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Asia Unbound

CFR experts give their take on the cutting-edge issues emerging in Asia today.

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Showing posts for "Asean"

Ukraine’s Lessons for Asia

by Alyssa Ayres
A signboard is seen from the Indian side of the Indo-China border at Bumla, in the northeastern Indian state of Arunachal Pradesh, November 11, 2009 (Courtesy Reuters/Adnan Abidi). A signboard is seen from the Indian side of the Indo-China border at Bumla, in the northeastern Indian state of Arunachal Pradesh, November 11, 2009 (Adnan Abidi/Courtesy Reuters).

This post is one of a three-part Asia Unbound series on the implications for Asia of the crisis in Ukraine. See related posts from my colleagues Elizabeth Economy and Sheila Smith.

The most significant international crisis in recent years—Russia’s invasion of the Crimean peninsula in Ukraine—has left global and western institutions scrambling to respond. What lessons do these events offer thus far for Asia? Read more »

John Kerry’s Visit to Jakarta

by Joshua Kurlantzick
U.S. Secretary of State John Kerry gestures as he arrives for the Asia-Pacific Economic Cooperation (APEC) Summit official dinner in Nusa Dua on the Indonesian resort island of Bali on October 7, 2013. (Pool New/Courtesy Reuters) U.S. Secretary of State John Kerry gestures as he arrives for the Asia-Pacific Economic Cooperation (APEC) Summit official dinner in Nusa Dua on the Indonesian resort island of Bali on October 7, 2013. (Pool New/Courtesy Reuters)

At the end of his current trip to Asia, Secretary of State John Kerry will be stopping in Jakarta and meeting with Association of Southeast Asian Nations (ASEAN) Secretary-General Le Luong Minh. Although his visit in Jakarta will be short, Kerry will undoubtedly emphasize the same themes he is hitting throughout the visit, including pushing to restart talks on North Korea’s nuclear program and prodding China to work more seriously with Southeast Asian nations on a real code of conduct for the South China Sea. Matthew Lee of the Associated Press, traveling with Kerry, has a thorough summary of the trip’s agenda here. Read more »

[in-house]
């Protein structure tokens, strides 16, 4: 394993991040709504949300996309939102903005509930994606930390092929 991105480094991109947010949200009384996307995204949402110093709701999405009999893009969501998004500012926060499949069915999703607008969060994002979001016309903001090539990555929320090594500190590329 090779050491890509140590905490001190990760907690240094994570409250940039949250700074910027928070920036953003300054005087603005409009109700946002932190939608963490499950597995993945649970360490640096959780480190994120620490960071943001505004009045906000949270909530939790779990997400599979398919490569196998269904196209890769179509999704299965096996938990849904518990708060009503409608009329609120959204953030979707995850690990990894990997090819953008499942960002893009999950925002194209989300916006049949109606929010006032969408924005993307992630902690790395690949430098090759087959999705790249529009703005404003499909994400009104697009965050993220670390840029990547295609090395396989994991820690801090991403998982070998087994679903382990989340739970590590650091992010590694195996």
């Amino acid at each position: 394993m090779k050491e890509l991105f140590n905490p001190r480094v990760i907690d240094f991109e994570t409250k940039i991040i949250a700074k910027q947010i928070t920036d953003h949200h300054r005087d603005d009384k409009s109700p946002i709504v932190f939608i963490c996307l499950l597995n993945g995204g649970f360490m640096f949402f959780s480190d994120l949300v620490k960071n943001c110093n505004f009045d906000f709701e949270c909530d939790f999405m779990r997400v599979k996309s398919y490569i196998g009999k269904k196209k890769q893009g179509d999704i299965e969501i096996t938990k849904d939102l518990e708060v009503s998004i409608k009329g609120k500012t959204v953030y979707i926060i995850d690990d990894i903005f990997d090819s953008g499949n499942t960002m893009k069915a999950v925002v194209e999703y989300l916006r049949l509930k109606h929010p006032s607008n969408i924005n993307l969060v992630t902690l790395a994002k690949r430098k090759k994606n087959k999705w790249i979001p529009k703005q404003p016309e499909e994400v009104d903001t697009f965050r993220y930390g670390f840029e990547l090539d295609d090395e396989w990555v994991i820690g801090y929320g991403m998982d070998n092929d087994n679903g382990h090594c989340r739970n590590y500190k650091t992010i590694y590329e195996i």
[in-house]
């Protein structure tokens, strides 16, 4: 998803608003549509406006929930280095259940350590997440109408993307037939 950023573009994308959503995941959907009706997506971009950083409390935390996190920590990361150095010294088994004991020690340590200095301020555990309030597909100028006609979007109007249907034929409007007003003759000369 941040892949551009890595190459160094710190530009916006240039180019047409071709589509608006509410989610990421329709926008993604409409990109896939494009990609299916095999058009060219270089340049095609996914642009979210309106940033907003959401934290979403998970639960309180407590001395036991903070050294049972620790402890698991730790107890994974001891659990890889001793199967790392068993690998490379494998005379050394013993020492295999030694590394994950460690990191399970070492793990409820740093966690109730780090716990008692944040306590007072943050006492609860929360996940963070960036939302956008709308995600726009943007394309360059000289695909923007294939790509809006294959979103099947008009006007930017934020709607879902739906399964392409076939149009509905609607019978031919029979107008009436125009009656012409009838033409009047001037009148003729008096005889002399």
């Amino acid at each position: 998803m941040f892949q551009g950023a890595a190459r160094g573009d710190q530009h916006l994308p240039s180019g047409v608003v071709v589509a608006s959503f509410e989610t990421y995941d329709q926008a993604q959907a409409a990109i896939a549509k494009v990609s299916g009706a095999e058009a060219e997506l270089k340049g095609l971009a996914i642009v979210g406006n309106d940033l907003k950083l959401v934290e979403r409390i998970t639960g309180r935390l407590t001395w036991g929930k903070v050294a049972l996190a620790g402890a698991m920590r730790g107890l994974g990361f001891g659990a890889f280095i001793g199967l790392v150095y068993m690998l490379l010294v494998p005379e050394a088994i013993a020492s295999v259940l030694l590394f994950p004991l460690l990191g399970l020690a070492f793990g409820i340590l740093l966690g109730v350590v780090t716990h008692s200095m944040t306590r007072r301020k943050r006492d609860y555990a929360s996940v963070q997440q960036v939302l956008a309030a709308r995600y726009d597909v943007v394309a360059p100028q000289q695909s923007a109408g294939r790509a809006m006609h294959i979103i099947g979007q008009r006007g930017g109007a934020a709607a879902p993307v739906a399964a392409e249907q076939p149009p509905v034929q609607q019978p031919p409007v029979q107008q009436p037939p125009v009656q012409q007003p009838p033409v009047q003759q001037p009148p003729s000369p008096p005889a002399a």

Friday Asia Update: Top Five Stories for the Week of January 17, 2014

by Guest Blogger for Elizabeth C. Economy
Anti-government protesters help a fellow protester injured in a grenade attack during a rally in Bangkok on January 17, 2014. (Stringer/Courtesy Reuters) Anti-government protesters help a fellow protester injured in a grenade attack during a rally in Bangkok on January 17, 2014. (Stringer/Courtesy Reuters)

Darcie Draudt, Charles McClean, Will Piekos, and Sharone Tobias look at the top stories in Asia this week.

1. Explosions hit protestors in Bangkok. Two explosions hit anti-government protestors in Bangkok, Thailand on January 17, wounding more than two dozen people. Some reports claim the explosion was the result of an explosive device, such as a grenade. Since Monday, protestors have taken to the streets in opposition to the nation’s political system, which they demand be overhauled along with the resignation of Prime Minister Yingluck Shinawatra, whom they accuse of corruption. The protests, which have gathered around seven main intersection in Bangkok, started with 170,000 protestors on Monday and dropped to 60,000 people on Tuesday. By Friday, only 12,000 protesters were still on the streets. Though generally peaceful, the protest has been marred by small incidences of violence between the protesters and police during this week’s demonstration. Read more »

Friday Asia Update: Top Five Stories for the Week of December 13, 2013

by Guest Blogger for Elizabeth C. Economy
South Korean soldiers walk past a television showing reports on the execution of Jang Song-taek, who is North Korean leader Kim Jong-un's uncle, at a railway station in Seoul on December 13, 2013. (Kim Hong-ji/Courtesy Reuters) South Korean soldiers walk past a television showing reports on the execution of Jang Song-taek, who is North Korean leader Kim Jong-un's uncle, at a railway station in Seoul on December 13, 2013. (Kim Hong-ji/Courtesy Reuters)

Darcie Draudt, Will Piekos, and Sharone Tobias look at the top stories in Asia this week.

1. North Korea announces execution of top official. The Korean Central News Agency announced yesterday the execution of Jang Song-taek, a top North Korean official and uncle of leader Kim Jong-un. The announcement follows Jang’s highly publicized arrest, which was unprecedented in North Korea; at an enlarged meeting of the Political Bureau of the Central Committee of the Korean Workers’ Party, Jang was charged with “anti-party, counter-revolutionary factional acts” against the “unity and cohesion of the party.” Read more »

Friday Asia Update: Top Five Stories for the Week of October 11, 2013

by Guest Blogger for Elizabeth C. Economy
A taxi driver looks at the price as he fills the tank of his car near a board showing recently increased prices at a gas station in Shenyang, Liaoning province, on February 20, 2011. (Stringer/Courtesy Reuters) A taxi driver looks at the price as he fills the tank of his car near a board showing recently increased prices at a gas station in Shenyang, Liaoning province, on February 20, 2011. (Stringer/Courtesy Reuters)

Will Piekos and Sharone Tobias look at the top five stories in Asia this week.